WASHINGTON — As the U.S. Space Force looks to expand the military’s communications capabilities in the far north, it is facing a problem. The global pandemic has hit space startups exponentially hard, and OneWeb, one of the companies aiming to provide internet to Arctic locations, filed for bankruptcy in March.

The Defense Department is considering taking action to help fortify OneWeb and other vulnerable space startups, said Lt. Gen. David Thompson, vice commander of Headquarters Space Force.

“I will say with respect to OneWeb specifically and others, we continue to work,” he said during a May 12 event held by the Mitchell Institute for Aerospace Studies. “We work with the White House and we’ll be working with Congress, not just focused on OneWeb but all of the commercial space companies that face bankruptcy and face those concerns.”

Thompson did not lay out options under consideration by the Pentagon to aid OneWeb, but he did say the department’s Space Acquisition Council devised a list of proposed investments for space companies that need rapid, aggressive action. That capital is needed to ensure emerging space technologies remain available to the U.S. military but also so “that potential adversaries don’t have the opportunity to acquire those capabilities,” he said.

OneWeb is pursuing a sale of the business as part of bankruptcy proceedings, saying that “while the company was close to obtaining financing” through its own negotiations with investors, “the process did not progress because of the financial impact and market turbulence related to the spread of COVID-19.”

So far, the company has launched 74 satellites, secured global spectrum and has half of its 44 ground terminals in development or complete — making it attractive to potential bidders such as Amazon or European satellite company Eutelsat.

However, two unnamed Chinese firms have also submitted proposals, according to The Telegraph. That could raise major concerns among Defense Department officials, who have warned that adversary nations — particularly China — could use the financial instability caused by the coronavirus pandemic as an opportunity to increase investments in technology companies with national security applications.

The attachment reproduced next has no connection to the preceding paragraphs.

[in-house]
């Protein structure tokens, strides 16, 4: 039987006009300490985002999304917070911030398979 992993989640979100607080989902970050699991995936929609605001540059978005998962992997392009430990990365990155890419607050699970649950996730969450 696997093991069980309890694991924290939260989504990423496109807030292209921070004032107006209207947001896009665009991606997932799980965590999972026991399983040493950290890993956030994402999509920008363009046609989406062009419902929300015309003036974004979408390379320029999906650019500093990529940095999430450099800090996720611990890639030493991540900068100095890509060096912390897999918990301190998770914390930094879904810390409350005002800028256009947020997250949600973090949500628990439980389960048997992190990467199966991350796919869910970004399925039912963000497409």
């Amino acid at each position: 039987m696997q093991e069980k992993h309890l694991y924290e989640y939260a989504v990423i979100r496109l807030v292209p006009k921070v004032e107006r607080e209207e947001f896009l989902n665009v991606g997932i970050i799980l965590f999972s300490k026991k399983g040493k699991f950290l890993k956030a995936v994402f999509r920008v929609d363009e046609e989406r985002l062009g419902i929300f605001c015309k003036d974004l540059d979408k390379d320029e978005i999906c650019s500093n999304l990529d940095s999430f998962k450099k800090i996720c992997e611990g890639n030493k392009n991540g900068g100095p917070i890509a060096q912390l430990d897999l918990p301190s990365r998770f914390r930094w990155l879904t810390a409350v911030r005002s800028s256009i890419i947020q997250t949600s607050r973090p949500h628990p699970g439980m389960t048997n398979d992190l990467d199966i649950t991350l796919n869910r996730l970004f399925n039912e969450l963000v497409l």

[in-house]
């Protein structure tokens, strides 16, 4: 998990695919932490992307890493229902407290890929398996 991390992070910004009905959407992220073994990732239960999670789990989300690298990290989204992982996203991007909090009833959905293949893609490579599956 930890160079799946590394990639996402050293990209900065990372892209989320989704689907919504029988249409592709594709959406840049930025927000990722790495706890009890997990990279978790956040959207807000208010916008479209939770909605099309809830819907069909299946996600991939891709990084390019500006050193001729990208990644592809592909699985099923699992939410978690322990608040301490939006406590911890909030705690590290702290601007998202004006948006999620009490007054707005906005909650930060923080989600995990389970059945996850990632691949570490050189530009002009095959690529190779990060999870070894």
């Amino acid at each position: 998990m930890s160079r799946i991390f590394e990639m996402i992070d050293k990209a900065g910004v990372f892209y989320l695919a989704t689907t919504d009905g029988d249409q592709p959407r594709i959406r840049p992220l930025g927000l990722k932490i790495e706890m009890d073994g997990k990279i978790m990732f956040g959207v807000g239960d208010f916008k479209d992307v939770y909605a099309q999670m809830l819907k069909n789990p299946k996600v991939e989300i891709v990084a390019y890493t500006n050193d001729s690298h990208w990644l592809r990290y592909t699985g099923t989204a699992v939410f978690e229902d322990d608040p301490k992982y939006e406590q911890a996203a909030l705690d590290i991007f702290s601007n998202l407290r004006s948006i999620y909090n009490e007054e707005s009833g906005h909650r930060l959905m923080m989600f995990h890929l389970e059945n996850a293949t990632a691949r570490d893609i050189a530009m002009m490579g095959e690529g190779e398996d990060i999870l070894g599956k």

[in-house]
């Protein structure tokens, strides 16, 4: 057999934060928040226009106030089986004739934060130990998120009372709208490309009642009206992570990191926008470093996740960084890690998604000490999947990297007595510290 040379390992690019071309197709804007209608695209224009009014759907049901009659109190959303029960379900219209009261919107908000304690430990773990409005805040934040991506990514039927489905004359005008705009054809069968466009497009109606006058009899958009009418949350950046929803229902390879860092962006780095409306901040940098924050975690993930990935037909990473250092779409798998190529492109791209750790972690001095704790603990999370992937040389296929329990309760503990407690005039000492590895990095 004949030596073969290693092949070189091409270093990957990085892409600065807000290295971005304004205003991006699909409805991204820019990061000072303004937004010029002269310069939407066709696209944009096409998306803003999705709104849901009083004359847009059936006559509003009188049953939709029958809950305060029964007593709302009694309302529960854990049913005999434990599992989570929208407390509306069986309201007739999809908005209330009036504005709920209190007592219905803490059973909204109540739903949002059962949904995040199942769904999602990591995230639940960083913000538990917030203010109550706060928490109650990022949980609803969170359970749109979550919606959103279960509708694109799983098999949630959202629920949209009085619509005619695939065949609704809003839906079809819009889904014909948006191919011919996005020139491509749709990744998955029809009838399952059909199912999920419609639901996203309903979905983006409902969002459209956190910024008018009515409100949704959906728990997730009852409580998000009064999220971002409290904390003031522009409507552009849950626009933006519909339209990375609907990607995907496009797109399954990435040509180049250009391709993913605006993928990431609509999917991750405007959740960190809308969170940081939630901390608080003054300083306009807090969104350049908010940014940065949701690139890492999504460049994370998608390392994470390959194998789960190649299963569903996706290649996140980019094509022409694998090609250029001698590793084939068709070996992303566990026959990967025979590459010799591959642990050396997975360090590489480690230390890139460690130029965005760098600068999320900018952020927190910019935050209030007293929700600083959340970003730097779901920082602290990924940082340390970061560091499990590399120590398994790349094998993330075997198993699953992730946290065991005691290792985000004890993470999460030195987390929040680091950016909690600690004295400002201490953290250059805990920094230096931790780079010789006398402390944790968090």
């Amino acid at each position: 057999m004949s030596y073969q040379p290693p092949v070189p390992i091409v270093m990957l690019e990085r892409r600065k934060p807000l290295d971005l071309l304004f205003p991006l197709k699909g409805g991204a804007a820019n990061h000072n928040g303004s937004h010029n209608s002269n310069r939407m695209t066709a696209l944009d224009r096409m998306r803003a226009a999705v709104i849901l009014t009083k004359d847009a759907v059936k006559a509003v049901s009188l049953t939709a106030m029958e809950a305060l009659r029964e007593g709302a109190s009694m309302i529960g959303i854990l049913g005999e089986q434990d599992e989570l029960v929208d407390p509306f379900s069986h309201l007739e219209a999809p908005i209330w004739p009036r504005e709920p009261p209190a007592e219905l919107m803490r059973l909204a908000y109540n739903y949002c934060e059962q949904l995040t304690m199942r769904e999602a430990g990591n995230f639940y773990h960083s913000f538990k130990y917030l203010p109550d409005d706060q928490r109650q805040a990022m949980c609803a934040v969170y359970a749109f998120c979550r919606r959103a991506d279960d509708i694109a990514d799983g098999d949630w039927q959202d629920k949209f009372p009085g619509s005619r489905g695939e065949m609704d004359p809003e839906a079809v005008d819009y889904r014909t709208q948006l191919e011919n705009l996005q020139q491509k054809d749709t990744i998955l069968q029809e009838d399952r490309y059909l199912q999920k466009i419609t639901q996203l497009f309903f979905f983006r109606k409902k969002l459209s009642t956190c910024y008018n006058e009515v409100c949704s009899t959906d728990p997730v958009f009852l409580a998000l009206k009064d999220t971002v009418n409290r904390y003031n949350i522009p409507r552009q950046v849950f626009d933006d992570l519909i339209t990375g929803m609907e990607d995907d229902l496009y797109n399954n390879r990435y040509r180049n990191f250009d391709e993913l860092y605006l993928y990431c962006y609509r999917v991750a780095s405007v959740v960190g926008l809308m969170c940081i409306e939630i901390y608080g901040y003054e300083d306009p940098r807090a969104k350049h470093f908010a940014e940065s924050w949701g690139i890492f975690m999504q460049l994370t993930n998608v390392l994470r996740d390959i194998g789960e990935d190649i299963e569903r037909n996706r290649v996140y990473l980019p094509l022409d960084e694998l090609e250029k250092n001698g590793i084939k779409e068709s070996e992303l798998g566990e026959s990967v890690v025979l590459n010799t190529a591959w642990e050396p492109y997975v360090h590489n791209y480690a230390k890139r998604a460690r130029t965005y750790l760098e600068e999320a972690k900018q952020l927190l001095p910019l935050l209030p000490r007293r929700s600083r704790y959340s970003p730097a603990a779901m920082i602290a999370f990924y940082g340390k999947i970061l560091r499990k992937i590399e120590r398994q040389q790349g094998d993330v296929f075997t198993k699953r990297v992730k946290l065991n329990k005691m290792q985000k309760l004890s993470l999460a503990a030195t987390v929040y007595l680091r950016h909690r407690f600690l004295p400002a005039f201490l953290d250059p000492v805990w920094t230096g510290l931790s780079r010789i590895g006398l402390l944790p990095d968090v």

“The [defense-industrial base] is vulnerable to adversarial capital, so we need to ensure that companies can stay in business without losing their technology,” Ellen Lord, the Pentagon’s top acquisition official, said in March.

If OneWeb is sold to a Chinese owner, the Defense Department could lose access to one of the few suppliers of commercial broadband internet servicing the Arctic.

While the Space Force operates two Enhanced Polar System satellites to provide secure, jam-resistant military communications, few commercial satellite providers extend their coverage to the far north. As a result, troops have limited communication options in the Arctic, and the Pentagon has long been concerned about a lack of resiliency.

Companies like OneWeb and SpaceX, which intend to create a network of hundreds of small satellites in low-Earth orbit, could change that paradigm by providing low-cost commercial internet services that span the globe.

In September, OneWeb announced it would begin to provide low-latency broadband service to the Arctic by the end of 2020, with full, 24-hour coverage expected in 2021. For its part, SpaceX stated that its Starlink constellation would begin providing broadband service this year. The military has expressed interest in working with both companies.

U.S. Northern Command sought $130 million to explore OneWeb’s and SpaceX’s capabilities in order to provide reliable and potentially cost-effective internet in the Arctic, listing the effort on top of the unfunded priority list sent to Congress this spring.

Nathan Strout in Washington contributed to this story.